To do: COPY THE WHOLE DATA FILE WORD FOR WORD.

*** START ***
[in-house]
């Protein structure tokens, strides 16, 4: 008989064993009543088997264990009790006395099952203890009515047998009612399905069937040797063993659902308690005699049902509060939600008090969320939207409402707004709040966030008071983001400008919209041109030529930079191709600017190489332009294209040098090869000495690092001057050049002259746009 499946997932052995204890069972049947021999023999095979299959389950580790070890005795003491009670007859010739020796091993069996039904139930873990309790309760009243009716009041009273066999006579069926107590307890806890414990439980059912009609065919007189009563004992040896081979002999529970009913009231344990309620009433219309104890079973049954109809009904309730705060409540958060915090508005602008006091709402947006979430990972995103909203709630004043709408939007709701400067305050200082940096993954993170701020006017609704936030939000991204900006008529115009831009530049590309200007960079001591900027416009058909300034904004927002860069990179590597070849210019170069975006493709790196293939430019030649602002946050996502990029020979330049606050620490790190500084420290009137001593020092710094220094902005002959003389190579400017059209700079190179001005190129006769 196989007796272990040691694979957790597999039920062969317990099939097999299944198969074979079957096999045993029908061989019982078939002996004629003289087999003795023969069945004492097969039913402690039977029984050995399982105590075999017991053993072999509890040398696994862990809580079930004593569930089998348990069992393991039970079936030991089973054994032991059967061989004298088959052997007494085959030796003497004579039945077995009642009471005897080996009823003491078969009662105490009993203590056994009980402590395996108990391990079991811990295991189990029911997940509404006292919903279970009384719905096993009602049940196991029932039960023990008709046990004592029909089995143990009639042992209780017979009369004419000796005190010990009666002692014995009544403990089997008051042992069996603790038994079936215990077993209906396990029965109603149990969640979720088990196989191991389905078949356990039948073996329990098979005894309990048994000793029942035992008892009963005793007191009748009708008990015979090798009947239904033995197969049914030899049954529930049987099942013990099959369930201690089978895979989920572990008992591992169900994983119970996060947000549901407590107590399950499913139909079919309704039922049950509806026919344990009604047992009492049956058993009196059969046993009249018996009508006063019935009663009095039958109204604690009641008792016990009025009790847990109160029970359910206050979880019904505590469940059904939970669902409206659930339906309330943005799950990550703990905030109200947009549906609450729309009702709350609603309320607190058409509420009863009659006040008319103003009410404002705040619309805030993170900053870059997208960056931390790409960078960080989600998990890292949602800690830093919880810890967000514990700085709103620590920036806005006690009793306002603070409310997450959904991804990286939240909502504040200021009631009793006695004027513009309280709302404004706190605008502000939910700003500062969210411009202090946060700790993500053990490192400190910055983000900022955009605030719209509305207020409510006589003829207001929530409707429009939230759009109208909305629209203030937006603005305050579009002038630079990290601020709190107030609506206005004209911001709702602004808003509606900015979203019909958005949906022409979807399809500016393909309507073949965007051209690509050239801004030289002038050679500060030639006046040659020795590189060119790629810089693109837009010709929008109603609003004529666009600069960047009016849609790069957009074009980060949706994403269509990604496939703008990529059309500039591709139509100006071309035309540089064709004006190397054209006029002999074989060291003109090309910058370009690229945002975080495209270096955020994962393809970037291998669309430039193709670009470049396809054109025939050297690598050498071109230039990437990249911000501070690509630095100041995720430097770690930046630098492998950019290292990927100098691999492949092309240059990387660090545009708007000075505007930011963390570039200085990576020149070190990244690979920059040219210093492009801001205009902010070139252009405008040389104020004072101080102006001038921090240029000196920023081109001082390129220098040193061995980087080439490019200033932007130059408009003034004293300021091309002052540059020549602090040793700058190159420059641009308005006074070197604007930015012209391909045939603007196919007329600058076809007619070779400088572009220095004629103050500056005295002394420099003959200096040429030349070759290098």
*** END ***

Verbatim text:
[in-house]
């Protein structure tokens, strides 16, 4: 008989064993009543088997264990009790006395099952203890009515047998009612399905069937040797063993659902308690005699049902509060939600008090969320939207409402707004709040966030008071983001400008919209041109030529930079191709600017190489332009294209040098090869000495690092001057050049002259746009 499946997932052995204890069972049947021999023999095979299959389950580790070890005795003491009670007859010739020796091993069996039904139930873990309790309760009243009716009041009273066999006579069926107590307890806890414990439980059912009609065919007189009563004992040896081979002999529970009913009231344990309620009433219309104890079973049954109809009904309730705060409540958060915090508005602008006091709402947006979430990972995103909203709630004043709408939007709701400067305050200082940096993954993170701020006017609704936030939000991204900006008529115009831009530049590309200007960079001591900027416009058909300034904004927002860069990179590597070849210019170069975006493709790196293939430019030649602002946050996502990029020979330049606050620490790190500084420290009137001593020092710094220094902005002959003389190579400017059209700079190179001005190129006769 196989007796272990040691694979957790597999039920062969317990099939097999299944198969074979079957096999045993029908061989019982078939002996004629003289087999003795023969069945004492097969039913402690039977029984050995399982105590075999017991053993072999509890040398696994862990809580079930004593569930089998348990069992393991039970079936030991089973054994032991059967061989004298088959052997007494085959030796003497004579039945077995009642009471005897080996009823003491078969009662105490009993203590056994009980402590395996108990391990079991811990295991189990029911997940509404006292919903279970009384719905096993009602049940196991029932039960023990008709046990004592029909089995143990009639042992209780017979009369004419000796005190010990009666002692014995009544403990089997008051042992069996603790038994079936215990077993209906396990029965109603149990969640979720088990196989191991389905078949356990039948073996329990098979005894309990048994000793029942035992008892009963005793007191009748009708008990015979090798009947239904033995197969049914030899049954529930049987099942013990099959369930201690089978895979989920572990008992591992169900994983119970996060947000549901407590107590399950499913139909079919309704039922049950509806026919344990009604047992009492049956058993009196059969046993009249018996009508006063019935009663009095039958109204604690009641008792016990009025009790847990109160029970359910206050979880019904505590469940059904939970669902409206659930339906309330943005799950990550703990905030109200947009549906609450729309009702709350609603309320607190058409509420009863009659006040008319103003009410404002705040619309805030993170900053870059997208960056931390790409960078960080989600998990890292949602800690830093919880810890967000514990700085709103620590920036806005006690009793306002603070409310997450959904991804990286939240909502504040200021009631009793006695004027513009309280709302404004706190605008502000939910700003500062969210411009202090946060700790993500053990490192400190910055983000900022955009605030719209509305207020409510006589003829207001929530409707429009939230759009109208909305629209203030937006603005305050579009002038630079990290601020709190107030609506206005004209911001709702602004808003509606900015979203019909958005949906022409979807399809500016393909309507073949965007051209690509050239801004030289002038050679500060030639006046040659020795590189060119790629810089693109837009010709929008109603609003004529666009600069960047009016849609790069957009074009980060949706994403269509990604496939703008990529059309500039591709139509100006071309035309540089064709004006190397054209006029002999074989060291003109090309910058370009690229945002975080495209270096955020994962393809970037291998669309430039193709670009470049396809054109025939050297690598050498071109230039990437990249911000501070690509630095100041995720430097770690930046630098492998950019290292990927100098691999492949092309240059990387660090545009708007000075505007930011963390570039200085990576020149070190990244690979920059040219210093492009801001205009902010070139252009405008040389104020004072101080102006001038921090240029000196920023081109001082390129220098040193061995980087080439490019200033932007130059408009003034004293300021091309002052540059020549602090040793700058190159420059641009308005006074070197604007930015012209391909045939603007196919007329600058076809007619070779400088572009220095004629103050500056005295002394420099003959200096040429030349070759290098």